What if your insured friend borrowed your car without your knowledge or permission? Their insurance will generally kick in first. Unlike theft, insurers refer to this as “unauthorized use.” You may have to provide evidence that you did not give permission or know about it. Making a police report about this unauthorized use and the crash can help. Lying about it is a bad idea. Insurance fraud is a crime, and if caught, you’ll have financial and legal issues to deal with. You may still have to use your own collision coverage for damage to your vehicle though.
If your friend has no insurance, you will likely have to use your own to cover any injuries to other people, their vehicles, or their property.
Car is Stolen
In this case, your comprehensive coverage will pay for damages to your vehicle instead of collision coverage. If the thief is caught and has insurance, their policy may cover injuries or damages to other people or their property. If they do not, or their insurer denies coverage, your own insurance will apply.
Insurance Price Impact
Will my rates go up if they got in an accident?
Even though it is your friend’s behavior that crashed your car, your insurance rates may still go up. As discussed, policies follow the vehicle, not the driver. You may be spared an increase, but it depends on a few factors.
If the driver gets a ticket will my rates go up?
In this case, you should be in the clear. Tickets apply to an individual’s driving record, not to a vehicle. Since no one is making claims on anyone else’s insurance, your insurer has little reason to penalize you. Your friend, however, may find an unpleasant surprise when they go to renew their policy. Moving violations are often reported to the state DMV. When it comes time for the policy’s renewal, insurers may pull the records from the DMV. With that, they may adjust premiums accordingly.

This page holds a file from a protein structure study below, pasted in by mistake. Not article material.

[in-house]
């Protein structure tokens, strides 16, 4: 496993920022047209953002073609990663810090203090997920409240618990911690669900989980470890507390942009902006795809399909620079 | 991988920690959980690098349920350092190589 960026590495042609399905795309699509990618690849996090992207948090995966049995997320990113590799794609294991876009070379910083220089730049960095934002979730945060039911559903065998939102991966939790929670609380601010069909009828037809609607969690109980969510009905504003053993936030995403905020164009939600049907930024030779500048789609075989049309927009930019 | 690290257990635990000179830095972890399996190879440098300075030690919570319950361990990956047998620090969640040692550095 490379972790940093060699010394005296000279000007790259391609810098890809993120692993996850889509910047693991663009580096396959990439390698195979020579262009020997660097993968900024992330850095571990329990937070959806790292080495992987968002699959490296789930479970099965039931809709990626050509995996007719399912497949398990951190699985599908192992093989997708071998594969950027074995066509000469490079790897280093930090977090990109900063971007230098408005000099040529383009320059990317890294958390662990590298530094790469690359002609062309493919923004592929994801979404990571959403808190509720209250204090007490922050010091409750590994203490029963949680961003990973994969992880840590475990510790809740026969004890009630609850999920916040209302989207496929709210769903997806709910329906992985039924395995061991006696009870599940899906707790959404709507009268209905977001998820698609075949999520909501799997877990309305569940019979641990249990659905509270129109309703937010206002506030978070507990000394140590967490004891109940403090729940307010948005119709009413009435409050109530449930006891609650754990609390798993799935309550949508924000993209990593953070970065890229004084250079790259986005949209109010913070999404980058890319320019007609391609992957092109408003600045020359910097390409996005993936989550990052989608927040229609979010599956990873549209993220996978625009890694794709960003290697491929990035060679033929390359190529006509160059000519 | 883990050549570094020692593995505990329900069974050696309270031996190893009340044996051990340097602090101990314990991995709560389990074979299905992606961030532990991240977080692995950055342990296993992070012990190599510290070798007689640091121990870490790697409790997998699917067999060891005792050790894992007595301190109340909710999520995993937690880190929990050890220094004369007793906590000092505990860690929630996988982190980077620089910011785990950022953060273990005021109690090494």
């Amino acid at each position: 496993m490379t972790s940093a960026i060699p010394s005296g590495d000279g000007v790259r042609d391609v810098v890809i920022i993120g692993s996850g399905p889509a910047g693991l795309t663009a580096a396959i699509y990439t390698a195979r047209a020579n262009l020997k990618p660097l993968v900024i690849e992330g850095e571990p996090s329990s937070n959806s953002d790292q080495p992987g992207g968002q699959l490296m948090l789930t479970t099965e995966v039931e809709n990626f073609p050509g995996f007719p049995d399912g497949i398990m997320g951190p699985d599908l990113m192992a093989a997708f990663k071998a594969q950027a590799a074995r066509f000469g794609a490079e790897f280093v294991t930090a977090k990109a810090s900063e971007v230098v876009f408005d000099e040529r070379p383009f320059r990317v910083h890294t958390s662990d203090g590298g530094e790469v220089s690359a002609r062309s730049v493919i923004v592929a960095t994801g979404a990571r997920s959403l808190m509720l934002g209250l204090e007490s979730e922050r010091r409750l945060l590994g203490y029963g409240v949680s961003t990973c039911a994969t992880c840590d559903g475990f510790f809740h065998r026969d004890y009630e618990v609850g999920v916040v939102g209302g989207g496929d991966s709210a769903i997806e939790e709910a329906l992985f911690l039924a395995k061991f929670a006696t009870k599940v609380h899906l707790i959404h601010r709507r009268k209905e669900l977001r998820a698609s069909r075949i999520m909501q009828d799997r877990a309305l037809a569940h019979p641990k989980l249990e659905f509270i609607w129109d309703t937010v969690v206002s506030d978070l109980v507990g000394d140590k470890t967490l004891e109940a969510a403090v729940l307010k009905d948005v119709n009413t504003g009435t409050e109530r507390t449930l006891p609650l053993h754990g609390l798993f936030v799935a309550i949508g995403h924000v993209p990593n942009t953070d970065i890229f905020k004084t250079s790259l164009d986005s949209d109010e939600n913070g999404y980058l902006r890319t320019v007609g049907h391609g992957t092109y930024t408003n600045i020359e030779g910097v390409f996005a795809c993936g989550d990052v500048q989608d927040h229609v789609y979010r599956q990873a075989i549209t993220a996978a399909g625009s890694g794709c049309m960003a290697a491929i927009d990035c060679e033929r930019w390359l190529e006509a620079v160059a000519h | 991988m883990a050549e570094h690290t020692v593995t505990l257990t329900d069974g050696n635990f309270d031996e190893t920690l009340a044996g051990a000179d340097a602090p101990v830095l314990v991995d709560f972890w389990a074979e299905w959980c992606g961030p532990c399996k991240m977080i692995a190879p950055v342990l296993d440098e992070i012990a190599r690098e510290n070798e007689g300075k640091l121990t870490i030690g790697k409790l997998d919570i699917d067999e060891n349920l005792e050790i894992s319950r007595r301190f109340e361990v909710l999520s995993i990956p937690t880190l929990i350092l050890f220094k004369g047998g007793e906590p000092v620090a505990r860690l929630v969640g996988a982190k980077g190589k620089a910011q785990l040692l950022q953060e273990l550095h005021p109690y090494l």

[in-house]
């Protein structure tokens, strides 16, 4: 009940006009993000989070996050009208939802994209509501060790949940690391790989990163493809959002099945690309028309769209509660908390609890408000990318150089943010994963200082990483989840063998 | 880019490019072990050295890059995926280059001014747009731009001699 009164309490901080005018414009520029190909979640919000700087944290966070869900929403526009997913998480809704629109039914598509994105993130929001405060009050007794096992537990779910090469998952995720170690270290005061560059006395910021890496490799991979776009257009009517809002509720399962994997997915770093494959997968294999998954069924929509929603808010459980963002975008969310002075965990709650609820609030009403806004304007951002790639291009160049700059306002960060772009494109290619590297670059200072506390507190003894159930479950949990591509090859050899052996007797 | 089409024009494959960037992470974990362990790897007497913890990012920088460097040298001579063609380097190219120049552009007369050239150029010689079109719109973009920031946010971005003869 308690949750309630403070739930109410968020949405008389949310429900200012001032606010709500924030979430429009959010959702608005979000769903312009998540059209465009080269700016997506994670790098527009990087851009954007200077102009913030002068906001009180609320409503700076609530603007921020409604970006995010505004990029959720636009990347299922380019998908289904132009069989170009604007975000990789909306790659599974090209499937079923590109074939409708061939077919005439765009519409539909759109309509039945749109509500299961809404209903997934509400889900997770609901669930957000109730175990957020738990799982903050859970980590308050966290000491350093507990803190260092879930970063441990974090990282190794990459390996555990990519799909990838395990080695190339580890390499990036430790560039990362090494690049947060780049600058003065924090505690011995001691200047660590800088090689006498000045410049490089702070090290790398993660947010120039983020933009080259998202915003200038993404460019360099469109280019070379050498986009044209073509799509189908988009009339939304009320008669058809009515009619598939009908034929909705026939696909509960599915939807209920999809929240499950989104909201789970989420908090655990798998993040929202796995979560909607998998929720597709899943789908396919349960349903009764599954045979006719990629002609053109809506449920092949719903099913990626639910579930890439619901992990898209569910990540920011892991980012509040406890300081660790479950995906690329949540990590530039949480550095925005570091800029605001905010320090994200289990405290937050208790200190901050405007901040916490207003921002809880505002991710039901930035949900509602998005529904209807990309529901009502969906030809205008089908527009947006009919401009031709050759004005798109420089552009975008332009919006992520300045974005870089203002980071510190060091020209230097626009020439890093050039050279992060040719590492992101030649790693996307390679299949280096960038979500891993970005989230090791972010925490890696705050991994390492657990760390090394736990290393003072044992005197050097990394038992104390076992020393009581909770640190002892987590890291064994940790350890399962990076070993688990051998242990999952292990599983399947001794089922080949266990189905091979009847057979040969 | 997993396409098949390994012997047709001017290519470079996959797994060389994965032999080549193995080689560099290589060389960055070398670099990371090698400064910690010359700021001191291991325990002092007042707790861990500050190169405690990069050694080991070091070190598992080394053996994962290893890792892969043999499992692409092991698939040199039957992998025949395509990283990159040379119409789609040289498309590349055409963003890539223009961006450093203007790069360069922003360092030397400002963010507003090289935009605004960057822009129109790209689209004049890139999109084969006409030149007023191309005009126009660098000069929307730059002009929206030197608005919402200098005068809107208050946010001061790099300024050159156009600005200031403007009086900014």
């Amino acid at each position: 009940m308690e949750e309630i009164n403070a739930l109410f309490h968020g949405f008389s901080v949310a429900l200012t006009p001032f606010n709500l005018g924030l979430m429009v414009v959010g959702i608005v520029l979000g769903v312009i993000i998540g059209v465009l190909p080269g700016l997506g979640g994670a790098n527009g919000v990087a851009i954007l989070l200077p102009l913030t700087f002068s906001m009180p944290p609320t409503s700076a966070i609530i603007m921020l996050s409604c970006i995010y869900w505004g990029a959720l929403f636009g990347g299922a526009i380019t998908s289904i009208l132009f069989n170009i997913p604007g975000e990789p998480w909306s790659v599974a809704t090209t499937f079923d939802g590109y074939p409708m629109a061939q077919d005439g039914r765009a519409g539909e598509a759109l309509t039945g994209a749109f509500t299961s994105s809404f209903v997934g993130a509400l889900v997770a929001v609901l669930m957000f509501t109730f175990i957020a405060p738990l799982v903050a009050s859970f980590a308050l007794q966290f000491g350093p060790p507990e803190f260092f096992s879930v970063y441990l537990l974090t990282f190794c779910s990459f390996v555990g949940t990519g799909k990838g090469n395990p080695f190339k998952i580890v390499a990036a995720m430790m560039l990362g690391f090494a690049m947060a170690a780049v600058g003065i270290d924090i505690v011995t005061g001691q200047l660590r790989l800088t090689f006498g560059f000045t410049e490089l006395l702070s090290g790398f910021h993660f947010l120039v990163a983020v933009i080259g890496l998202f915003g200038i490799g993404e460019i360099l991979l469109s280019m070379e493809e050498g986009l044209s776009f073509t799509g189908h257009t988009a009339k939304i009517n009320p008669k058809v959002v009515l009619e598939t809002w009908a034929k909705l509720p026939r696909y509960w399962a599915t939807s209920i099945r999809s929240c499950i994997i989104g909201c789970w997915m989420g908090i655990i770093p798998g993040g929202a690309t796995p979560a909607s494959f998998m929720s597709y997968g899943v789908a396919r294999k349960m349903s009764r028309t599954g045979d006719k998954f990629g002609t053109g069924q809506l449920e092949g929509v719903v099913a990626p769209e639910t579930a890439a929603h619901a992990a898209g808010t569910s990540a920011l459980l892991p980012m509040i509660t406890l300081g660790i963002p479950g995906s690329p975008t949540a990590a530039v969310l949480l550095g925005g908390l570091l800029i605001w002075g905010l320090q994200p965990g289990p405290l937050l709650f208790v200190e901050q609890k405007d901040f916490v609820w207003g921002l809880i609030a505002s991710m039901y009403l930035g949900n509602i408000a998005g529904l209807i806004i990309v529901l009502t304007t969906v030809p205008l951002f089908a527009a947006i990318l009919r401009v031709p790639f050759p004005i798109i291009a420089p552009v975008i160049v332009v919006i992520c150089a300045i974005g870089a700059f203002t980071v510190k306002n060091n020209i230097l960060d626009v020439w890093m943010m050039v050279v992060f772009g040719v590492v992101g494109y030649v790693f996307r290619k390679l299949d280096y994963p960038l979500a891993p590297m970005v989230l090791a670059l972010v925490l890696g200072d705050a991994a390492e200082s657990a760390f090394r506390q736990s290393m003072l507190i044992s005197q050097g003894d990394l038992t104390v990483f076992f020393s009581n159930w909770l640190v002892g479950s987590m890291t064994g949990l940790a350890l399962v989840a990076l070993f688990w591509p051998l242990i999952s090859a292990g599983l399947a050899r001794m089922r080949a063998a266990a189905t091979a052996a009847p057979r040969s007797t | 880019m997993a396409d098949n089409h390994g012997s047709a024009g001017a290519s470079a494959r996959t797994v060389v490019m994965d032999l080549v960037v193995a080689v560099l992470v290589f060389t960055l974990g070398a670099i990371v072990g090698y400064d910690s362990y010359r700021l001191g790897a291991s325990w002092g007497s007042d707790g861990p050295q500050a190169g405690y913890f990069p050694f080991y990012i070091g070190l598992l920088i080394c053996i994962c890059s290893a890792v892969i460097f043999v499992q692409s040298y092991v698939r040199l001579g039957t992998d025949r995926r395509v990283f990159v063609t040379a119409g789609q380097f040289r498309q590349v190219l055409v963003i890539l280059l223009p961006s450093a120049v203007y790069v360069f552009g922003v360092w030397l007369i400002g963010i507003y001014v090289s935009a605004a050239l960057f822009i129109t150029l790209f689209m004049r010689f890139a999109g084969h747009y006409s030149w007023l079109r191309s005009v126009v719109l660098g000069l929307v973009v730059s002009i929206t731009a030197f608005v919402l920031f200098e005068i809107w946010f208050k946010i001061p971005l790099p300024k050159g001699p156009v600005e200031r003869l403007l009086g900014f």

Checklist Before You Lend Your Car
- Make sure you have collision coverage.
- If you don’t, make sure your friend’s collision coverage applies to your vehicle.
- If possible, only lend to others who also have insurance.
- Do not lend it to those who drive your car often. Add them to your policy instead.
- Never lend to someone who is intoxicated, unlicensed, or excluded on your policy.
Is it legal to drive a borrowed car without your own insurance?
Yes, as long as the owner of the car has insurance, it is legal to drive their car.
What if the person driving your vehicle also has insurance?
As discussed, the owner of the car’s insurance would apply first. The borrower’s insurance would only come in if the owner’s liability (property damage and bodily injury) coverage limits are exceeded.
What if someone takes your car without your permission?
It depends on whether the car was stolen or taken without permission by someone you know. See the scenarios above for more details.